Apple’s “1984”: Greatest Commercial Ever Made Essay

“1984” is an American television commercial which introduced the Apple Macintosh personal computer for the first time. The commercial served as a significant milestone in the history of adverting and had a massive effect on the popularity of Apple. The ad consistently been lauded as a classic, winning critical acclaim over time. It is now considered a watershed event and a masterpiece in advertising, and is widely regarded as one of the most memorable and successful American television commercials of all time.

It aired only once on daytime television, on 22 January 1984 in the third quarter of Super Bowl XVIII.

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The ad was not only rated as the best advertisement ever in 2007, it was also rated as the ‘Best Super Bowl spot in the 40 years history’. The turning point event was not the only computer advertisement that aired in these years, but it was “the only one that changed people’s lives”. The ad started the phenomenon known as “event marketing,” in which a high-visibility commercial garners a lot of extra free publicity.

“1984” also inaugurated the trend of showcasing commercials on the Super Bowl. And, most importantly for Apple, the ad brought consumers into the stores.

The commercial opens with a droning voice resonating through a science-fiction dystrophic setting, which is held in dark, blue and gray tones. Then you see emotionless, bald and almost robotic people marching in unanimity through a long tunnel with telescreens on the wall. Then out of nowhere, a young woman appears, dressed like an athlete, in a color-full sports outfit that forms a strong contrast to the dull gray environment surrounding her.

She carries a sledgehammer and is being chased by uniformed guards and then she runs up to the screen, hurls a hammer with a heroic grunt, and shatters the TV image of the said dictator named “Big Brother”. As the screen explodes, bathing the stunned audience in the light of freedom, a voice-over announces, “On January 24th, Apple Computer will introduce the Macintosh. And you’ll see why 1984 won’t be like “1984.” The ad was an allusion to George Orwell’s noted novel, “Nineteen Eighty-Four”, which described a dystopian future ruled by a televised “Big Brother”. After the ad was released in 1984, Apple became a household name in the United States.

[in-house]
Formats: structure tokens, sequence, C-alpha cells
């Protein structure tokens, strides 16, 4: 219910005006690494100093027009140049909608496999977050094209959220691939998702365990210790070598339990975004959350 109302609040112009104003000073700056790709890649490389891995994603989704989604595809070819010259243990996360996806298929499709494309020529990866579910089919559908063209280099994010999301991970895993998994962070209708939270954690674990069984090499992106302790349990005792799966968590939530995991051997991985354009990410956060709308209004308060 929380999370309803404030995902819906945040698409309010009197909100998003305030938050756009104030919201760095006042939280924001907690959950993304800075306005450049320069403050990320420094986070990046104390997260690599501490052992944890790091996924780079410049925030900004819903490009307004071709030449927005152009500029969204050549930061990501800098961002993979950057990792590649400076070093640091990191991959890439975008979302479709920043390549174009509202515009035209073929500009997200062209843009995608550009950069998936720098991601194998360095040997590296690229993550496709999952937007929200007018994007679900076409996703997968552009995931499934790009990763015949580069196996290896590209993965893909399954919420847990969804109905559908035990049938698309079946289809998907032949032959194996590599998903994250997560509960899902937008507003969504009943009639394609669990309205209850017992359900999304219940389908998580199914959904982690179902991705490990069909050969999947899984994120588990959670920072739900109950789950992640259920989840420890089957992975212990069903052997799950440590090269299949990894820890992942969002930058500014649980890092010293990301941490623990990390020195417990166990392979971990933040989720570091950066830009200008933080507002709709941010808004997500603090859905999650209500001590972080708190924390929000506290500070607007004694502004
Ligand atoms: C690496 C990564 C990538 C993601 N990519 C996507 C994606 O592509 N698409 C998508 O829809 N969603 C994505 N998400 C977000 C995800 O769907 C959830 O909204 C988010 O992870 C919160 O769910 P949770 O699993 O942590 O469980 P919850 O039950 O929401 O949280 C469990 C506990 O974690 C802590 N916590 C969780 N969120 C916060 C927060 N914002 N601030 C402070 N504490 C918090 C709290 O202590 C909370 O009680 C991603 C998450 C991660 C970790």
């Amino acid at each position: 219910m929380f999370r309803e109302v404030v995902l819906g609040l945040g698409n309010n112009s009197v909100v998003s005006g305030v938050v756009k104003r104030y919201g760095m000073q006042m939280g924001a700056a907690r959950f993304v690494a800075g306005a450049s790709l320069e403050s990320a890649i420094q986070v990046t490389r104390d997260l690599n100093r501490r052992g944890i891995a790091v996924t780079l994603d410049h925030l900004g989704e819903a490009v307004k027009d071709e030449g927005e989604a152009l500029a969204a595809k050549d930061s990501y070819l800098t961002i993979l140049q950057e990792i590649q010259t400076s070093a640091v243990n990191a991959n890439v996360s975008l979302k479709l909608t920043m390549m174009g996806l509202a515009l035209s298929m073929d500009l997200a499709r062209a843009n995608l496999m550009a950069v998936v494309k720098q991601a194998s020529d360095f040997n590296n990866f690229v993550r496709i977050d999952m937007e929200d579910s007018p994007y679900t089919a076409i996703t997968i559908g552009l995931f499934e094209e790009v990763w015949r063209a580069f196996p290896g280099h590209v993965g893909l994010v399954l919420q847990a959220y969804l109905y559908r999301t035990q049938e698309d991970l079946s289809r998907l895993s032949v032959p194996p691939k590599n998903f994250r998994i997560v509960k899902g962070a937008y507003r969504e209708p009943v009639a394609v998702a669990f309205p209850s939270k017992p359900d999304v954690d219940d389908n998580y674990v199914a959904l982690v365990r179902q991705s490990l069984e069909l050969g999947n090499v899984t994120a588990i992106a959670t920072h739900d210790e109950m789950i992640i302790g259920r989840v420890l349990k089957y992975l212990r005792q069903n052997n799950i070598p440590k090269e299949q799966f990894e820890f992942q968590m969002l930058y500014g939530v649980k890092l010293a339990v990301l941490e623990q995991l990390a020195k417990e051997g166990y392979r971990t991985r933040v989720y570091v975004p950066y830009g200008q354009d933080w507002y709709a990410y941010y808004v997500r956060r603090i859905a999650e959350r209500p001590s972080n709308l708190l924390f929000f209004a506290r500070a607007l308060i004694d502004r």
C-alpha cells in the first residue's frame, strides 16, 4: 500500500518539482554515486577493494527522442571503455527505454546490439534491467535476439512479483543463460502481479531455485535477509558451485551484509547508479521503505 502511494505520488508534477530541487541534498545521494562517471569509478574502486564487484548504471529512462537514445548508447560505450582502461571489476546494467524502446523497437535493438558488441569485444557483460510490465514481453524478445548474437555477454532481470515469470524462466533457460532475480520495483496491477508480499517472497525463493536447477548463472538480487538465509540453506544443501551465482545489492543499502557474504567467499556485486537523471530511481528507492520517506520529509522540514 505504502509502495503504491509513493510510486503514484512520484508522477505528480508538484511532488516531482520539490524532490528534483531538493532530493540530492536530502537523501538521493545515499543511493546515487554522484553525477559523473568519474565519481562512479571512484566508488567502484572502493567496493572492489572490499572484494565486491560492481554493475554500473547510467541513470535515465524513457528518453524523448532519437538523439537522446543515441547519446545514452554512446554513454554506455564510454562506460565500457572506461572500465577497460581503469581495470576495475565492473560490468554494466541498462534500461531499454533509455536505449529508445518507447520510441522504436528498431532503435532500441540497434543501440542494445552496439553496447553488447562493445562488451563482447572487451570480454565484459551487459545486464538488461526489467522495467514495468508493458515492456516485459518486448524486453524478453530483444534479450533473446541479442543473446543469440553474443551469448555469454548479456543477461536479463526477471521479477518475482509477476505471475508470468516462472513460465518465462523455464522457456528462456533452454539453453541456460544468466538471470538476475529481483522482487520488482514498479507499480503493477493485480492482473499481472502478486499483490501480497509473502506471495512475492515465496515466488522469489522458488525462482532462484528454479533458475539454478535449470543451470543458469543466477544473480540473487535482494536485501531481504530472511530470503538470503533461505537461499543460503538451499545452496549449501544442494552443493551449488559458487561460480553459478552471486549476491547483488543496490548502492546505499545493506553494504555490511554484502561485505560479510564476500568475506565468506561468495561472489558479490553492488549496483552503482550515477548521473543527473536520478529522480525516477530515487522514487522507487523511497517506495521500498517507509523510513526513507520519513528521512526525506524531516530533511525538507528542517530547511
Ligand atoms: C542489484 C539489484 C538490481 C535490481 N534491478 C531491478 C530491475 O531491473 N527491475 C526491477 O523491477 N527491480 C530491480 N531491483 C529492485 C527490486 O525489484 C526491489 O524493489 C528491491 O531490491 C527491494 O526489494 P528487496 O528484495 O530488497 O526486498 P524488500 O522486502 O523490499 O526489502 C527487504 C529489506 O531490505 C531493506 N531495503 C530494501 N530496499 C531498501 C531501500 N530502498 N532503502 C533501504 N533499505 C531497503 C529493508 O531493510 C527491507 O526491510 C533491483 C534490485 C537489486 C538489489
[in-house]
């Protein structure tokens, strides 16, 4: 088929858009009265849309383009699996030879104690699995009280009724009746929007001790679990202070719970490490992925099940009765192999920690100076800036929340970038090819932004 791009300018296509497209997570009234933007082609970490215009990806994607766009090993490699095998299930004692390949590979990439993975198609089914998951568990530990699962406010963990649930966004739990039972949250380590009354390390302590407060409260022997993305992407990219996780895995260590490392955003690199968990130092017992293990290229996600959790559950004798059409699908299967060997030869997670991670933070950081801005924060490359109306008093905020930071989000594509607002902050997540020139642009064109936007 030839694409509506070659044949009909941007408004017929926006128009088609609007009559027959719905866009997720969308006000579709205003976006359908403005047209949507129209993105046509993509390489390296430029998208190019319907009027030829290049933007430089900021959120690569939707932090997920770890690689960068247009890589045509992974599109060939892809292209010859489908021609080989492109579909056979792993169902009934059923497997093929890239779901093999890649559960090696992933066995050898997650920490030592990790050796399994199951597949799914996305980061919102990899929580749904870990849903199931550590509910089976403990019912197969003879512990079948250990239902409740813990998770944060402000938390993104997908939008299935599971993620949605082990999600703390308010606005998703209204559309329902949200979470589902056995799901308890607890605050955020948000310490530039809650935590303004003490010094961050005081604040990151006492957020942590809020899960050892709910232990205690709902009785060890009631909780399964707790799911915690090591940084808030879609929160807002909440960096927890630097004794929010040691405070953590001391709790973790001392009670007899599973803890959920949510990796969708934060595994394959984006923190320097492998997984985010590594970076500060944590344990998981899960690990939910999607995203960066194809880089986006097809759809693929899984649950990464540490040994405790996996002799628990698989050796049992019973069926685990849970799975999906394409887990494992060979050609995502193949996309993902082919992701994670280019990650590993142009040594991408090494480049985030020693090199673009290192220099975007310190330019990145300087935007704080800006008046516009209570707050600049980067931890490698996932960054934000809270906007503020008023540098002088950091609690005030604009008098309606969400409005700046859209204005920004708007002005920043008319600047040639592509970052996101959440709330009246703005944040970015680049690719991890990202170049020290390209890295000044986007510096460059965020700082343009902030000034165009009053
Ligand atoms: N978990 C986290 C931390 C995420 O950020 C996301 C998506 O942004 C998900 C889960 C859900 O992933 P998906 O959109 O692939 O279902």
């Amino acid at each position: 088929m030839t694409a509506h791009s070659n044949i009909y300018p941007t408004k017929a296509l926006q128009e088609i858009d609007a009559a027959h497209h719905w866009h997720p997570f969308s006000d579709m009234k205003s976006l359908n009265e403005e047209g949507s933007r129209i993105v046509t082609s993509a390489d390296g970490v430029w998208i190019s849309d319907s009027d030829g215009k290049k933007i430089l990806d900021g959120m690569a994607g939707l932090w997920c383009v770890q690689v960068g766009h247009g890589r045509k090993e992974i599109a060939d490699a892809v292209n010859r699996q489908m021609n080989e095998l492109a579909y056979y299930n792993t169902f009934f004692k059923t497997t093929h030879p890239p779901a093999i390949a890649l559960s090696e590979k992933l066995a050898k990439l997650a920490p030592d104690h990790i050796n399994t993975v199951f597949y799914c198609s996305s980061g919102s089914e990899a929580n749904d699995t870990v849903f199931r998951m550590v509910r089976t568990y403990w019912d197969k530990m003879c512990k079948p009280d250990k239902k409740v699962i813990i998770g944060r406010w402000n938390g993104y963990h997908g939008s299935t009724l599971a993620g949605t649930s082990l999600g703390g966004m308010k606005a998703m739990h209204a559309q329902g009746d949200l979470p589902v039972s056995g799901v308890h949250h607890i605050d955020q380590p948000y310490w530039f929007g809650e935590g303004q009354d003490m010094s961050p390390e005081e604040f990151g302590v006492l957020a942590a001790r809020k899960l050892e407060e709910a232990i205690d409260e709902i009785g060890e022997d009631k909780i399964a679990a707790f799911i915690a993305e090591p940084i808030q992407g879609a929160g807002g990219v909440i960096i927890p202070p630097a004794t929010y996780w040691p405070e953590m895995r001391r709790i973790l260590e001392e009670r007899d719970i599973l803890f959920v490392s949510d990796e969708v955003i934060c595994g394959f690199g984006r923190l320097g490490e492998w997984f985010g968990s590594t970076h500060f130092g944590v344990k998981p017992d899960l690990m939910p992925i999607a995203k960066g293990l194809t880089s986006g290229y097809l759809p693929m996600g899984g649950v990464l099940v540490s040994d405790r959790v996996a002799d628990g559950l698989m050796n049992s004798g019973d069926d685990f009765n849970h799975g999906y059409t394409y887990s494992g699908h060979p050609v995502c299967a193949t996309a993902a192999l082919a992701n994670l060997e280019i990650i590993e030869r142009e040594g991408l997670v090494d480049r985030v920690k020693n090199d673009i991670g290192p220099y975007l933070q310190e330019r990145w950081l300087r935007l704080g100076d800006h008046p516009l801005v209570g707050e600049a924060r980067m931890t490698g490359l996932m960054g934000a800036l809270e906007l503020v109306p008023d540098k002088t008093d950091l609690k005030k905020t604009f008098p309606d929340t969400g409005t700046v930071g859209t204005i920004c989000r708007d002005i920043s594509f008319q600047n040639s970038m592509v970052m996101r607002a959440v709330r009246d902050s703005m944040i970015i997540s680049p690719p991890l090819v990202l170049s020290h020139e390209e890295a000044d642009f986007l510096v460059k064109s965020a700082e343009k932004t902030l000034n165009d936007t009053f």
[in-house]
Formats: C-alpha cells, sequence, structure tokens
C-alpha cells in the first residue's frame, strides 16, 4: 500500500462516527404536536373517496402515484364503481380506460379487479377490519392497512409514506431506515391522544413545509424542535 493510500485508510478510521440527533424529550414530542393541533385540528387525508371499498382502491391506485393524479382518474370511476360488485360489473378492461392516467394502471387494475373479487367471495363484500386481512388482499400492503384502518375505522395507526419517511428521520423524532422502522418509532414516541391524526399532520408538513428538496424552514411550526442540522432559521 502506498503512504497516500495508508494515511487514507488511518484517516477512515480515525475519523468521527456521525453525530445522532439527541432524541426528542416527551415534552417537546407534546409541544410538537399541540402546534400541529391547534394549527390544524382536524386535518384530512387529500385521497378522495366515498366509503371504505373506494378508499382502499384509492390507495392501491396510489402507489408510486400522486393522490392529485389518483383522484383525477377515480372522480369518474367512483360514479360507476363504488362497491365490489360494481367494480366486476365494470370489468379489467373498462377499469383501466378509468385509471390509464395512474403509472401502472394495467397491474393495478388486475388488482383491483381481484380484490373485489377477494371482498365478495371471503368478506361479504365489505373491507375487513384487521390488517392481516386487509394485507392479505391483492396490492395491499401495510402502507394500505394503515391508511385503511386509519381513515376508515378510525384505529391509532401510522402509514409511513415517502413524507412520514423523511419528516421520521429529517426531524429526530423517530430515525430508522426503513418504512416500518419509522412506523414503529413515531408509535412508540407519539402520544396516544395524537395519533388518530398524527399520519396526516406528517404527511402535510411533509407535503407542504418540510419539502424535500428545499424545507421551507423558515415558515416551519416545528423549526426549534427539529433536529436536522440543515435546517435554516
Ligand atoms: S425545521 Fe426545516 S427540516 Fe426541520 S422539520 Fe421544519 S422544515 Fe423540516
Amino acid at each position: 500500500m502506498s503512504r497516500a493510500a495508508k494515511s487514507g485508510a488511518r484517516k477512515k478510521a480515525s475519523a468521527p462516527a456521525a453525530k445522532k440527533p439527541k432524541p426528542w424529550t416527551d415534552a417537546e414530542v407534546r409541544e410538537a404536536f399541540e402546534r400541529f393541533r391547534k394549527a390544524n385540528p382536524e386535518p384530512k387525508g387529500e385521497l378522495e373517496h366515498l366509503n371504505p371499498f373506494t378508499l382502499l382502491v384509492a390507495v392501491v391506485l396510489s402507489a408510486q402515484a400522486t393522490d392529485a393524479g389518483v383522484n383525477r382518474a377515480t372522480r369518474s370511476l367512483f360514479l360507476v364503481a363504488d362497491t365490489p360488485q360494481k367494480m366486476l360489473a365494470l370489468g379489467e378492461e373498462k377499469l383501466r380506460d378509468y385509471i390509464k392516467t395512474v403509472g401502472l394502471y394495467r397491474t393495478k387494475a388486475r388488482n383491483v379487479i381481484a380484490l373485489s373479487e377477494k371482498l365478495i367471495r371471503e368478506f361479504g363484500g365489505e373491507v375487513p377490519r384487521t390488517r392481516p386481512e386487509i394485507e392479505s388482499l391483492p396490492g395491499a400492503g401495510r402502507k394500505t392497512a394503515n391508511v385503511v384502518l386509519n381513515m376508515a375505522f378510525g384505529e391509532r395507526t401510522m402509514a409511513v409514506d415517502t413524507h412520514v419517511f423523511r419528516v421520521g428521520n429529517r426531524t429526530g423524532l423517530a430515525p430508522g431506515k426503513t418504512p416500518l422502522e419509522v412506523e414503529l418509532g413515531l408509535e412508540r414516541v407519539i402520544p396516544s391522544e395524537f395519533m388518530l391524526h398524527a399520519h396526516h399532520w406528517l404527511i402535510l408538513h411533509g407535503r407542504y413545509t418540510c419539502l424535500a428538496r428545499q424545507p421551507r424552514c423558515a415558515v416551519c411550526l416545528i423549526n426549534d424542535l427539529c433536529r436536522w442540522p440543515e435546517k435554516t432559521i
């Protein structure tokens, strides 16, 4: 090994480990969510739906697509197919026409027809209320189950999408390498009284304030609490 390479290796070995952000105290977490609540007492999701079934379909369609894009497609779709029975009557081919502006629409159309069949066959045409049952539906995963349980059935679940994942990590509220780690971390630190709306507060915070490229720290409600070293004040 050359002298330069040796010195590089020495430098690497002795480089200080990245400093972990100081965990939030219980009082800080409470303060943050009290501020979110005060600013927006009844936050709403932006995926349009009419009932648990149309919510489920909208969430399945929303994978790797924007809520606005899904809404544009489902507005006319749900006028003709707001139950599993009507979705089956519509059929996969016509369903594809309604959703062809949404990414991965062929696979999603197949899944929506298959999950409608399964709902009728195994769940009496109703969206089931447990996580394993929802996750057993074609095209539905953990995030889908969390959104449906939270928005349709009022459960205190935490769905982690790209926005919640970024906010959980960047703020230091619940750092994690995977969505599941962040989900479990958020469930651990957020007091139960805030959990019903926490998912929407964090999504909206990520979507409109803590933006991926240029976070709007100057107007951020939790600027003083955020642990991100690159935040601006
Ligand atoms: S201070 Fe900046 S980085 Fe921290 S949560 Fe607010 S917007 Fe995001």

Apple’s 1984 commercial’s aim was to brand their product, Macintosh with an ideology of empowerment and individuality; contrary to the 1970s perception that personal computers were tools invented for utilitarian purposes and designed to facilitate specific tasks. During those times, the trend was common and utilitarian, so with Macintosh deviating its image against the norm, the people’s attention was acquired with a bold ad set up by Apple. The 1984 ad’s strategy was to differentiate themselves by combating conformity and asserting individuality. It was a definite plus for Apple to choose to air the commercial during the most watched television event in United States, The Super Bowl. Surely, the amount of people watching was at an all-time high thus making the visibility of the commercial reach its maximum.

With a large number of people exposed to the memorable commercial, it is more likely to be remembered and talked about, thus making the Macintosh known and popular. Apple’s strategy of making the viewers of the Super Bowl, particularly a wide range of age, gender, ethnicity and social status as their target audience was a clever move since the more exposure, the better outcome. The commercial made a bold move in referencing George Orwell’s novel “Nineteen Eighty- Four” which could easily been misinterpreted and ended up scaring the audience with futuristic dystopian themes.

Fortunately, the ad was considered as revolutionary, innovative and positively shocking which is a good thing because it made the idea of Apple stick into people’s minds. With Apple imaging itself as the ‘hero’/’saviour’ of the masses against forced conformity, the commercial was a clever way of saying that ‘If you buy a Mac, the awful dystopian future will not take place and instead individuality and self-empowerment will dominate.’ Ever since that commercial, the Mac has glowed with an aura of rebellion and empowerment.

One major element on why the ad was so successful was, of course, the remarkable production values. Nobody had ever spent that much money to make a commercial look like a big-budget blockbuster movie. By bringing in the best people in the industry, the execution was astounding especially to the common individual. Steve Job’s vision of stressing the liberating power of the Apple Macintosh and paving the way for individuality was highlighted as the message of the commercial.

The advertisement delivered the message of what Apple as a whole stood for and what distinguished it from the multitude of other computer brands in the market. Steve Jobs thought he knew what was special about Apple: they were the underdogs, who’d battled the corporate giants and brought computing power to the masses. The 1984 ad glorified the Information Age into a good vs. evil battle between technologies. They considered the rival PC in the market as bad technology – centralized, authoritarian – which crushes the human freedom and controls peoples’ minds.

But we can be liberated from that bad technology by the good technology – independent, individualized – of the Apple Mac. In that instant when “1984” premiered, it positioned the Apple brand as creative, different and human while re-positioning its competition as staid, status quo and robotic. The commercial ultimately explained Apple’s philosophy and purpose; that people, not just government and big corporations, should run technology. If computers aren’t to take over our lives, they have to be accessible.

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